The other day I wrote at www.tradingurus.com that the current inflation rate is historically low. That article was geared towards investors, and pointed out that the current administration has a lot more room to give money away to avert the current financial crisis.
By the way, the idea behind www.tradingurus.com is that since American workers are forced to finance the companies they work for in order to retire (that’s what your 401k is), it would be great to have a financial web site that works for the American public and not for the financial institutions. The site is just born, and there is already a number of people trying to help other investors make the best of their money.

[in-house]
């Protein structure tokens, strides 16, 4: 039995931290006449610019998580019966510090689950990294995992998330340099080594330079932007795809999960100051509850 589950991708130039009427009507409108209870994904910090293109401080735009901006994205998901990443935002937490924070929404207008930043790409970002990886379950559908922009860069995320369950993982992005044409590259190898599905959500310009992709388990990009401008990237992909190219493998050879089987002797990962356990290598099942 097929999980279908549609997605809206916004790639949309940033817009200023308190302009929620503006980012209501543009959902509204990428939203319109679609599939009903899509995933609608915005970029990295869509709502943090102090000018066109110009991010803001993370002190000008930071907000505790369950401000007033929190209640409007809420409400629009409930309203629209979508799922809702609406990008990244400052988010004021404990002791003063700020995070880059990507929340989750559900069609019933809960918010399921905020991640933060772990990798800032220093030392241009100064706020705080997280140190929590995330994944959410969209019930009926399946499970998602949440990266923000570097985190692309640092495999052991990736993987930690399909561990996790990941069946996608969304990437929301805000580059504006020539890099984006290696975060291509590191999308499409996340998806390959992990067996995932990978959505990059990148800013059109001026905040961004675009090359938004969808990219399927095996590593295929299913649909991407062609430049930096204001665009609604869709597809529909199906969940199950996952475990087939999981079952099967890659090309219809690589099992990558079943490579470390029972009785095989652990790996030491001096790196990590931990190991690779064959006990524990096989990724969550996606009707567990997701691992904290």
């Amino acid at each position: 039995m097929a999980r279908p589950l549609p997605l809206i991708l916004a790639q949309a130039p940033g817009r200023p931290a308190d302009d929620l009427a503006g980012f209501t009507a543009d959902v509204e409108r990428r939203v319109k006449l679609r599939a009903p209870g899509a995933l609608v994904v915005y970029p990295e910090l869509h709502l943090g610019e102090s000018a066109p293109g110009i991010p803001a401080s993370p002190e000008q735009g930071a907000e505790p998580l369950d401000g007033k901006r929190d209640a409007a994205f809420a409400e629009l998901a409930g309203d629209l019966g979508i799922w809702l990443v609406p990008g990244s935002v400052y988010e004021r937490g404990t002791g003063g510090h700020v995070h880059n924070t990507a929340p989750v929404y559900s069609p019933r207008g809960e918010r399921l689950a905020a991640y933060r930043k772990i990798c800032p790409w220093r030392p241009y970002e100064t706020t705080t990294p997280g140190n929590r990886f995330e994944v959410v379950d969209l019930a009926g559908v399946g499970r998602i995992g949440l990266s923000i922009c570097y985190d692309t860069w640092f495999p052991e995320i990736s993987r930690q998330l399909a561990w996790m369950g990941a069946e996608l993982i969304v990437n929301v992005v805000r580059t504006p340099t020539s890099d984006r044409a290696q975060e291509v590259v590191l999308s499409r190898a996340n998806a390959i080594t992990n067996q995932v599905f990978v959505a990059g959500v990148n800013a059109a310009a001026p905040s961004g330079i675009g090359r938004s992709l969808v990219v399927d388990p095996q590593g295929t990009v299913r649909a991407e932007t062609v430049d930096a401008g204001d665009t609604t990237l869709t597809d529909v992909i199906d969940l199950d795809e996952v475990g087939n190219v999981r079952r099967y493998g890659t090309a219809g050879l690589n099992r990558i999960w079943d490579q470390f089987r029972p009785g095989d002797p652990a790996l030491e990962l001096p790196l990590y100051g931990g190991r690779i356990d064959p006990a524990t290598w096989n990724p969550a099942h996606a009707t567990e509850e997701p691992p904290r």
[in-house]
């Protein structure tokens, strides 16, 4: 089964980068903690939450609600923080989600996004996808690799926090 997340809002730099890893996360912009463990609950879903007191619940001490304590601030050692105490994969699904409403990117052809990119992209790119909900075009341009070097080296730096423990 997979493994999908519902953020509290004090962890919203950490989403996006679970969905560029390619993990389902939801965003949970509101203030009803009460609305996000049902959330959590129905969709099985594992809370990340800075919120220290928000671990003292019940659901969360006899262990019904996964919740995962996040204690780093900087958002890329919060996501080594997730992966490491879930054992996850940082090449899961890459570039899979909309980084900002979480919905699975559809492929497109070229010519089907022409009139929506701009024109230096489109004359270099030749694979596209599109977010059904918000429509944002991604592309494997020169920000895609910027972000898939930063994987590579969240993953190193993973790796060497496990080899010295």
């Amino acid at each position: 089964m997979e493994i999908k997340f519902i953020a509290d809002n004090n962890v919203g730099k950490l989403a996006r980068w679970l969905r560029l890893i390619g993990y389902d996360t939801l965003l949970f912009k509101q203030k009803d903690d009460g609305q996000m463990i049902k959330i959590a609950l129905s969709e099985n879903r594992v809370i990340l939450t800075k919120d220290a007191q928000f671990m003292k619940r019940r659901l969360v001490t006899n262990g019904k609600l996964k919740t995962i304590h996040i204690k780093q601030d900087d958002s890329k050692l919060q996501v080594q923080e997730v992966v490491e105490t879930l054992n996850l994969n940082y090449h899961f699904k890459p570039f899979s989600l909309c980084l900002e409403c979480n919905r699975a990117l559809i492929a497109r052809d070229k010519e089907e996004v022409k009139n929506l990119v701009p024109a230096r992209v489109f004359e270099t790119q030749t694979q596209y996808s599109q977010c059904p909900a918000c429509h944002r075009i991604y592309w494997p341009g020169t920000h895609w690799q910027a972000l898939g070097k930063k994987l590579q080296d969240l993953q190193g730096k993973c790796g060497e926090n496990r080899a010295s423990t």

Going back to the inflation issue, I showed the following chart showing the periods of high inflation of the 70s, and the current inflation rate which is below the historical trendline.
However, the current extremely low inflation rate, hits Americans much harder than previous higher inflation rates did. Why is that?
The answer is painfully simple, in 1973 24% of the American workers belonged to a Union, in 2006, only 12% did. The numbers among factory workers are even worst, and they dropped from 38.9% in 1973 to 11.7% in 2006.
These numbers count for the increasing gap between the needs and wants of salaried workers and the means to obtain them.
This is based on sound economic principles as follows: The traditional economic theory assumes that salaries will remain high enough for workers to decide to go to work, and if they go too low, workers will refuse to work for that salary. The reality is that for that to actually work you need that the worker has 0 liabilities (no debt), enough savings to endure without work until a better opportunity shows, and there needs to be full employment.